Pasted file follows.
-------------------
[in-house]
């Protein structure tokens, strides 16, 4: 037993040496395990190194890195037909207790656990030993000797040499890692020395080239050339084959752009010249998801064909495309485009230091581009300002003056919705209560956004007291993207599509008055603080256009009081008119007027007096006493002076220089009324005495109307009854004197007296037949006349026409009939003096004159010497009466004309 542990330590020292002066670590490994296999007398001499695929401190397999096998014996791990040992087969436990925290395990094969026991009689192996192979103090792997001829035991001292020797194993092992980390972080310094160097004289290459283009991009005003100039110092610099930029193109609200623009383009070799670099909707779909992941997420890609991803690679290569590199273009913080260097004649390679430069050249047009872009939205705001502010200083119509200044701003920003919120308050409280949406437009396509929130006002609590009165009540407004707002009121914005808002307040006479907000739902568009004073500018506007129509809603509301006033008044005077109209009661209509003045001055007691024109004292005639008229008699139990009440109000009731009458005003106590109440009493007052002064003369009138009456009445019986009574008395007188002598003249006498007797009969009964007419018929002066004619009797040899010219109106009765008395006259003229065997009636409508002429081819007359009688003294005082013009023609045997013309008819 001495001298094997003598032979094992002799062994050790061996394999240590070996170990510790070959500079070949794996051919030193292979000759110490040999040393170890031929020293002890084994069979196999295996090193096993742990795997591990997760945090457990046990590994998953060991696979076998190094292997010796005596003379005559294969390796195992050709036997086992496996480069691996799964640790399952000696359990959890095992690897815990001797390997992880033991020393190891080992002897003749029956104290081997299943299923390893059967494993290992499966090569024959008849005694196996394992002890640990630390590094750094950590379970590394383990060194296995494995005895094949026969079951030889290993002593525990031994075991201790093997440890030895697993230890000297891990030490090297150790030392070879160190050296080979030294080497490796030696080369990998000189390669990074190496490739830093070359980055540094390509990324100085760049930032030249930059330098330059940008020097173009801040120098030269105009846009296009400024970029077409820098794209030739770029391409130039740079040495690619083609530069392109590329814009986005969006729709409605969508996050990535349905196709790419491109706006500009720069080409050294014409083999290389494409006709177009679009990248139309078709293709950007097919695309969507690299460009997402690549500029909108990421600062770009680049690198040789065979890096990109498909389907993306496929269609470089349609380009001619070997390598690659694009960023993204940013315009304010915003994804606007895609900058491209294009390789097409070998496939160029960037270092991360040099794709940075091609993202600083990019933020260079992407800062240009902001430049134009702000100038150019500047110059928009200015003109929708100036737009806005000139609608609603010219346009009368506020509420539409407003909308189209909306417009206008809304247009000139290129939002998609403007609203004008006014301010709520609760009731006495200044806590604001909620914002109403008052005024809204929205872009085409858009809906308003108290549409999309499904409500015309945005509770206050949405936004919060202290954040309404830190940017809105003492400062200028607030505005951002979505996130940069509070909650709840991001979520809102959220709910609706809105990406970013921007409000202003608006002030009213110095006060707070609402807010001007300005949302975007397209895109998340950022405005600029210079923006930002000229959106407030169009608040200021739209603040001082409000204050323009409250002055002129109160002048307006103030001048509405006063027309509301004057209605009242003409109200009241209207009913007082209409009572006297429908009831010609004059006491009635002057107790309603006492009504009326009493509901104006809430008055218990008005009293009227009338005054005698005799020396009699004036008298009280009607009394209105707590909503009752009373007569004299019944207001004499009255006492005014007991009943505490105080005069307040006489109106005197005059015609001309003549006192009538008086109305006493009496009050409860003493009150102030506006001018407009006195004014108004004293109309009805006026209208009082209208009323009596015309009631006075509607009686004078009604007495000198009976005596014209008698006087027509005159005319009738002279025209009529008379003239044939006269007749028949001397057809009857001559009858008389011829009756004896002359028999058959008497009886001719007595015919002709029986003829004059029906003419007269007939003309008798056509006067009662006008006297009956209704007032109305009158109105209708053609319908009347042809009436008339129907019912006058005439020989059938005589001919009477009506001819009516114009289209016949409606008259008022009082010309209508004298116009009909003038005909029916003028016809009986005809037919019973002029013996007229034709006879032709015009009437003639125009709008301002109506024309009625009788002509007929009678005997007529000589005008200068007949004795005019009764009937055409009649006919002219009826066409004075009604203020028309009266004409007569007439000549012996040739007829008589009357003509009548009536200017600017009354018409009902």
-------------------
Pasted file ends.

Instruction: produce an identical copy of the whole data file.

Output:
[in-house]
């Protein structure tokens, strides 16, 4: 037993040496395990190194890195037909207790656990030993000797040499890692020395080239050339084959752009010249998801064909495309485009230091581009300002003056919705209560956004007291993207599509008055603080256009009081008119007027007096006493002076220089009324005495109307009854004197007296037949006349026409009939003096004159010497009466004309 542990330590020292002066670590490994296999007398001499695929401190397999096998014996791990040992087969436990925290395990094969026991009689192996192979103090792997001829035991001292020797194993092992980390972080310094160097004289290459283009991009005003100039110092610099930029193109609200623009383009070799670099909707779909992941997420890609991803690679290569590199273009913080260097004649390679430069050249047009872009939205705001502010200083119509200044701003920003919120308050409280949406437009396509929130006002609590009165009540407004707002009121914005808002307040006479907000739902568009004073500018506007129509809603509301006033008044005077109209009661209509003045001055007691024109004292005639008229008699139990009440109000009731009458005003106590109440009493007052002064003369009138009456009445019986009574008395007188002598003249006498007797009969009964007419018929002066004619009797040899010219109106009765008395006259003229065997009636409508002429081819007359009688003294005082013009023609045997013309008819 001495001298094997003598032979094992002799062994050790061996394999240590070996170990510790070959500079070949794996051919030193292979000759110490040999040393170890031929020293002890084994069979196999295996090193096993742990795997591990997760945090457990046990590994998953060991696979076998190094292997010796005596003379005559294969390796195992050709036997086992496996480069691996799964640790399952000696359990959890095992690897815990001797390997992880033991020393190891080992002897003749029956104290081997299943299923390893059967494993290992499966090569024959008849005694196996394992002890640990630390590094750094950590379970590394383990060194296995494995005895094949026969079951030889290993002593525990031994075991201790093997440890030895697993230890000297891990030490090297150790030392070879160190050296080979030294080497490796030696080369990998000189390669990074190496490739830093070359980055540094390509990324100085760049930032030249930059330098330059940008020097173009801040120098030269105009846009296009400024970029077409820098794209030739770029391409130039740079040495690619083609530069392109590329814009986005969006729709409605969508996050990535349905196709790419491109706006500009720069080409050294014409083999290389494409006709177009679009990248139309078709293709950007097919695309969507690299460009997402690549500029909108990421600062770009680049690198040789065979890096990109498909389907993306496929269609470089349609380009001619070997390598690659694009960023993204940013315009304010915003994804606007895609900058491209294009390789097409070998496939160029960037270092991360040099794709940075091609993202600083990019933020260079992407800062240009902001430049134009702000100038150019500047110059928009200015003109929708100036737009806005000139609608609603010219346009009368506020509420539409407003909308189209909306417009206008809304247009000139290129939002998609403007609203004008006014301010709520609760009731006495200044806590604001909620914002109403008052005024809204929205872009085409858009809906308003108290549409999309499904409500015309945005509770206050949405936004919060202290954040309404830190940017809105003492400062200028607030505005951002979505996130940069509070909650709840991001979520809102959220709910609706809105990406970013921007409000202003608006002030009213110095006060707070609402807010001007300005949302975007397209895109998340950022405005600029210079923006930002000229959106407030169009608040200021739209603040001082409000204050323009409250002055002129109160002048307006103030001048509405006063027309509301004057209605009242003409109200009241209207009913007082209409009572006297429908009831010609004059006491009635002057107790309603006492009504009326009493509901104006809430008055218990008005009293009227009338005054005698005799020396009699004036008298009280009607009394209105707590909503009752009373007569004299019944207001004499009255006492005014007991009943505490105080005069307040006489109106005197005059015609001309003549006192009538008086109305006493009496009050409860003493009150102030506006001018407009006195004014108004004293109309009805006026209208009082209208009323009596015309009631006075509607009686004078009604007495000198009976005596014209008698006087027509005159005319009738002279025209009529008379003239044939006269007749028949001397057809009857001559009858008389011829009756004896002359028999058959008497009886001719007595015919002709029986003829004059029906003419007269007939003309008798056509006067009662006008006297009956209704007032109305009158109105209708053609319908009347042809009436008339129907019912006058005439020989059938005589001919009477009506001819009516114009289209016949409606008259008022009082010309209508004298116009009909003038005909029916003028016809009986005809037919019973002029013996007229034709006879032709015009009437003639125009709008301002109506024309009625009788002509007929009678005997007529000589005008200068007949004795005019009764009937055409009649006919002219009826066409004075009604203020028309009266004409007569007439000549012996040739007829008589009357003509009548009536200017600017009354018409009902």